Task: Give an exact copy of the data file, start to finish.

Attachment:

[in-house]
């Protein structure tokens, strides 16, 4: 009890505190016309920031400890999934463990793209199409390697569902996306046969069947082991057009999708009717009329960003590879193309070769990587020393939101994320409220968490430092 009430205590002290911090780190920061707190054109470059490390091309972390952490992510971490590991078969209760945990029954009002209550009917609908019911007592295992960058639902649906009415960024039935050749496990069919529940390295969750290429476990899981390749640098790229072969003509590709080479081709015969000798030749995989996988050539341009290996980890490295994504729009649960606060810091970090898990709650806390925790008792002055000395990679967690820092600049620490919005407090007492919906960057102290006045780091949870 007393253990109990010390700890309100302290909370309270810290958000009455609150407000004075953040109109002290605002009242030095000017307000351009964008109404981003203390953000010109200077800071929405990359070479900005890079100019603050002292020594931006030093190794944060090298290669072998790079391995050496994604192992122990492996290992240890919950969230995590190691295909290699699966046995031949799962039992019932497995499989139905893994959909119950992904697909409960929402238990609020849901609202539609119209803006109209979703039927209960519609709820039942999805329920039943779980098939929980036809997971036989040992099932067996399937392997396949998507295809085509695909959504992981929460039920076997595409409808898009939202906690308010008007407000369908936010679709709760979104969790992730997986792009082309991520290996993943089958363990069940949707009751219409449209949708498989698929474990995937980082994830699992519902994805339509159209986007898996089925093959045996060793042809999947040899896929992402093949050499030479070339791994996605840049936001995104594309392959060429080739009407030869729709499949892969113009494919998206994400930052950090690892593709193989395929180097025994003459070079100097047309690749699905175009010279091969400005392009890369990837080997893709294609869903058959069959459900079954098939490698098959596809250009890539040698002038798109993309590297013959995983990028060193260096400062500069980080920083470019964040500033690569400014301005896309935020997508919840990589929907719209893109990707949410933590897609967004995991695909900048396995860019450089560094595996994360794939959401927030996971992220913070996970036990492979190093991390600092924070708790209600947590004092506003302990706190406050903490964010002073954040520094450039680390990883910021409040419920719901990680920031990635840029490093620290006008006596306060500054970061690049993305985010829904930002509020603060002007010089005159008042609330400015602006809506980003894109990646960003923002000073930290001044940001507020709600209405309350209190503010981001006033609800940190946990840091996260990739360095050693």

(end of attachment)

[in-house]
């Protein structure tokens, strides 16, 4: 009890505190016309920031400890999934463990793209199409390697569902996306046969069947082991057009999708009717009329960003590879193309070769990587020393939101994320409220968490430092 009430205590002290911090780190920061707190054109470059490390091309972390952490992510971490590991078969209760945990029954009002209550009917609908019911007592295992960058639902649906009415960024039935050749496990069919529940390295969750290429476990899981390749640098790229072969003509590709080479081709015969000798030749995989996988050539341009290996980890490295994504729009649960606060810091970090898990709650806390925790008792002055000395990679967690820092600049620490919005407090007492919906960057102290006045780091949870 007393253990109990010390700890309100302290909370309270810290958000009455609150407000004075953040109109002290605002009242030095000017307000351009964008109404981003203390953000010109200077800071929405990359070479900005890079100019603050002292020594931006030093190794944060090298290669072998790079391995050496994604192992122990492996290992240890919950969230995590190691295909290699699966046995031949799962039992019932497995499989139905893994959909119950992904697909409960929402238990609020849901609202539609119209803006109209979703039927209960519609709820039942999805329920039943779980098939929980036809997971036989040992099932067996399937392997396949998507295809085509695909959504992981929460039920076997595409409808898009939202906690308010008007407000369908936010679709709760979104969790992730997986792009082309991520290996993943089958363990069940949707009751219409449209949708498989698929474990995937980082994830699992519902994805339509159209986007898996089925093959045996060793042809999947040899896929992402093949050499030479070339791994996605840049936001995104594309392959060429080739009407030869729709499949892969113009494919998206994400930052950090690892593709193989395929180097025994003459070079100097047309690749699905175009010279091969400005392009890369990837080997893709294609869903058959069959459900079954098939490698098959596809250009890539040698002038798109993309590297013959995983990028060193260096400062500069980080920083470019964040500033690569400014301005896309935020997508919840990589929907719209893109990707949410933590897609967004995991695909900048396995860019450089560094595996994360794939959401927030996971992220913070996970036990492979190093991390600092924070708790209600947590004092506003302990706190406050903490964010002073954040520094450039680390990883910021409040419920719901990680920031990635840029490093620290006008006596306060500054970061690049993305985010829904930002509020603060002007010089005159008042609330400015602006809506980003894109990646960003923002000073930290001044940001507020709600209405309350209190503010981001006033609800940190946990840091996260990739360095050693």